We speak still of "sunrise" and "sunset." We do so as if the Copernican model of the solar system had not replaced, ineradicably, the Ptolemaic. Vacant metaphors, eroded figures of speech, inhabit our vocabulary and grammar. They are caught, tenaciously, in the scaffolding and recesses of our common parlance. There they rattle about like old rags or ghosts in the attic.

But I would like to think for a moment about a man who in the morning teaches his students that a false attribution of a Watteau drawing or an inaccurate transcription of a fourteenth-century epigraph is a sin against the spirit and in the afternoon or evening transmits to the agents of Soviet intelligence classified, perhaps vital information given to him in sworn trust by his countrymen and intimate colleagues. What are the sources of such scission? How does the spirit mask itself?

Increasingly unable to create for itself a relevant body of myth, the modern imagination will ransack the treasure house of the classic.

The calling of the teacher. There is no craft more privileged. To awaken in another human being powers, dreams beyond one’s own; to induce in others a love for that which one loves; to make of one’s inward present their future; that is a threefold adventure like no other.

There are three intellectual pursuits, and, so far as I am aware, only three, in which human beings have performed major feats before the age of puberty. They are music, mathematics, and chess.

Cheap music, childish images, the vulgate in language, in its crassest sense, can penetrate to the deeps of our necessities and dreams. It can assert irrevocable tenure there. The opening bars, the hammer-beat accelerando of Edith Piaf's Je ne regrette rien — the text is infantile, the tune stentorian, and the politics which enlisted the song unattractive — tempt every nerve in me, touch the bone with a cold burn and draw me into God knows what infidelities to reason, each time I hear the song, and hear it, uncalled for, recurrent inside me.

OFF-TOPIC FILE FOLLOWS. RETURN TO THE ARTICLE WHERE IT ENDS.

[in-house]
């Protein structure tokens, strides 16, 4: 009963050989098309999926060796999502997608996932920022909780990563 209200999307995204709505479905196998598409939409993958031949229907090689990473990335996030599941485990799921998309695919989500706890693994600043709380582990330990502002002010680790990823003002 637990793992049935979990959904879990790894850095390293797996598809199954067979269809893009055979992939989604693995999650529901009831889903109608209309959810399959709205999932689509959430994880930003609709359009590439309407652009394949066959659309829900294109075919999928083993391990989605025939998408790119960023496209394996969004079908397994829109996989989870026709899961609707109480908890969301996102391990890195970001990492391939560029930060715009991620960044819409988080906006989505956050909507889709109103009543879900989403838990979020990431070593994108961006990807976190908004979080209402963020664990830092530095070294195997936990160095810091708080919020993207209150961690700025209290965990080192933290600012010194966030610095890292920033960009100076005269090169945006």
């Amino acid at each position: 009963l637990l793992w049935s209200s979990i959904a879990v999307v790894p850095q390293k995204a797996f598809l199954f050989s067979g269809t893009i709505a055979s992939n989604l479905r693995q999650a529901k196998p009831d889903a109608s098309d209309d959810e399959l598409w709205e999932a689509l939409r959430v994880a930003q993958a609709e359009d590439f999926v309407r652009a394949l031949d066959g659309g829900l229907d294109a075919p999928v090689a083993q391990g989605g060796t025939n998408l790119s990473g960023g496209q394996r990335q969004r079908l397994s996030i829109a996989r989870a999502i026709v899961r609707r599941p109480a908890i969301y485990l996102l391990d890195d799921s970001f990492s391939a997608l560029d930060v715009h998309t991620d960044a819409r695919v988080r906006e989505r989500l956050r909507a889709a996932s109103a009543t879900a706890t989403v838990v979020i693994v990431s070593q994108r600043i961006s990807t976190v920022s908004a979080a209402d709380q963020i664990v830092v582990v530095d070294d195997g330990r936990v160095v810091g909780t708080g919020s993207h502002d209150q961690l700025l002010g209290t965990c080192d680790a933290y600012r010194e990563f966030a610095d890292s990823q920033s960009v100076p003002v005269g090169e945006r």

It is not the literal past that rules us, save, possibly, in a biological sense. It is images of the past. These are often as highly structured and selective as myths. Images and symbolic constructs of the past are imprinted, almost in the manner of genetic information, on our sensibility.

The capacity for imaginative reflex, for moral risk in any human being is not limitless; on the contrary, it can be rapidly absorbed by fictions, and thus the cry in the poem may come to sound louder, more urgent, more real than the cry in the street outside. The death in the novel may move us more potently than the death in the next room. Thus there may be a covert, betraying link between the cultivation of aesthetic response and the potential of personal inhumanity.

Those who proclaim and apply to poetic works a "theory of criticism," a "theoretical hermeneutic" are, today, the masters of the academy and the exemplars in the high gossip of arts and letters. Indeed, they have clarioned "the triumph of the theoretical." They are, in truth, either deceiving themselves or purloining from the immense prestige and confidence of science and technology an instrument ontologically inapplicable to their own material. They would enclose water in a sieve. Two indispensable criteria must be satisfied by theory; verifiability or falsifiability by means of experiment and predictive application. There are in art and poetics no crucial experiments, no litmus-paper tests. There can be no verifiable deductions entailing predictable consequences in the very concrete sense in which a scientific theory carries predictive force.

Author Picture
First Name
George
Last Name
Steiner, fully Francis George Steiner
Birth Date
1929
Bio

European-born American Literary Critic, Essayist, Philosopher, Novelist and Translator